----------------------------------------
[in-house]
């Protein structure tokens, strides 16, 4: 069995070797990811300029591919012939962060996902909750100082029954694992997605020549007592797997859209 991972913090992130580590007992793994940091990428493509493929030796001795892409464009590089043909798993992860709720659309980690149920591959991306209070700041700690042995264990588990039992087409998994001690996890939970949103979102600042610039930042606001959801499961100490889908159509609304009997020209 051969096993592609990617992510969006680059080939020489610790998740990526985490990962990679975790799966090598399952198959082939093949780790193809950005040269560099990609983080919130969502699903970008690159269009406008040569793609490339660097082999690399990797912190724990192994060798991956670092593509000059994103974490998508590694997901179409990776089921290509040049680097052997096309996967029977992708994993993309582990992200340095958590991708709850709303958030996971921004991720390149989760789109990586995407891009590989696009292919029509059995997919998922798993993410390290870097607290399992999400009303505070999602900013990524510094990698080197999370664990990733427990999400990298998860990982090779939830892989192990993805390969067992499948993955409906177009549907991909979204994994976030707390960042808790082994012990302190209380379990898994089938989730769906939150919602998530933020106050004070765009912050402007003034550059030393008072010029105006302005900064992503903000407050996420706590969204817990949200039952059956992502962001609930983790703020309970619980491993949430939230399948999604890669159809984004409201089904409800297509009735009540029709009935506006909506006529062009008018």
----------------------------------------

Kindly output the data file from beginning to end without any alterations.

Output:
[in-house]
């Protein structure tokens, strides 16, 4: 069995070797990811300029591919012939962060996902909750100082029954694992997605020549007592797997859209 991972913090992130580590007992793994940091990428493509493929030796001795892409464009590089043909798993992860709720659309980690149920591959991306209070700041700690042995264990588990039992087409998994001690996890939970949103979102600042610039930042606001959801499961100490889908159509609304009997020209 051969096993592609990617992510969006680059080939020489610790998740990526985490990962990679975790799966090598399952198959082939093949780790193809950005040269560099990609983080919130969502699903970008690159269009406008040569793609490339660097082999690399990797912190724990192994060798991956670092593509000059994103974490998508590694997901179409990776089921290509040049680097052997096309996967029977992708994993993309582990992200340095958590991708709850709303958030996971921004991720390149989760789109990586995407891009590989696009292919029509059995997919998922798993993410390290870097607290399992999400009303505070999602900013990524510094990698080197999370664990990733427990999400990298998860990982090779939830892989192990993805390969067992499948993955409906177009549907991909979204994994976030707390960042808790082994012990302190209380379990898994089938989730769906939150919602998530933020106050004070765009912050402007003034550059030393008072010029105006302005900064992503903000407050996420706590969204817990949200039952059956992502962001609930983790703020309970619980491993949430939230399948999604890669159809984004409201089904409800297509009735009540029709009935506006909506006529062009008018």